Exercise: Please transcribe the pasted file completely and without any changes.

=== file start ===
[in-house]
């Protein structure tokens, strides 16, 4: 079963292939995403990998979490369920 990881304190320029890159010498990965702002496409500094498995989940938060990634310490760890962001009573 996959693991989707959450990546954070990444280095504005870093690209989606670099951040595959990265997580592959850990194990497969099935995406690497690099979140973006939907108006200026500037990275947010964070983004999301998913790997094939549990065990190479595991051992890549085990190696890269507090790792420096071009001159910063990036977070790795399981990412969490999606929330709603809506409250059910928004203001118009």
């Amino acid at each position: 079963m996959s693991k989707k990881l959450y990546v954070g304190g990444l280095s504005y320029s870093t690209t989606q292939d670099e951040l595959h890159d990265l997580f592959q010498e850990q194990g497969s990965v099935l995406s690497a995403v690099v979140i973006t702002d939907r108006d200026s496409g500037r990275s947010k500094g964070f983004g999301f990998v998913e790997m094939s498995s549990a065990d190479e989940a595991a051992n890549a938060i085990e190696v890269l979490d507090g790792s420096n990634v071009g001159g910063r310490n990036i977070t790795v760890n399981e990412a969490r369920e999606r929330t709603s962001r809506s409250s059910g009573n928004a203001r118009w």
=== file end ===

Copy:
[in-house]
């Protein structure tokens, strides 16, 4: 079963292939995403990998979490369920 990881304190320029890159010498990965702002496409500094498995989940938060990634310490760890962001009573 996959693991989707959450990546954070990444280095504005870093690209989606670099951040595959990265997580592959850990194990497969099935995406690497690099979140973006939907108006200026500037990275947010964070983004999301998913790997094939549990065990190479595991051992890549085990190696890269507090790792420096071009001159910063990036977070790795399981990412969490999606929330709603809506409250059910928004203001118009």
């Amino acid at each position: 079963m996959s693991k989707k990881l959450y990546v954070g304190g990444l280095s504005y320029s870093t690209t989606q292939d670099e951040l595959h890159d990265l997580f592959q010498e850990q194990g497969s990965v099935l995406s690497a995403v690099v979140i973006t702002d939907r108006d200026s496409g500037r990275s947010k500094g964070f983004g999301f990998v998913e790997m094939s498995s549990a065990d190479e989940a595991a051992n890549a938060i085990e190696v890269l979490d507090g790792s420096n990634v071009g001159g910063r310490n990036i977070t790795v760890n399981e990412a969490r369920e999606r929330t709603s962001r809506s409250s059910g009573n928004a203001r118009w």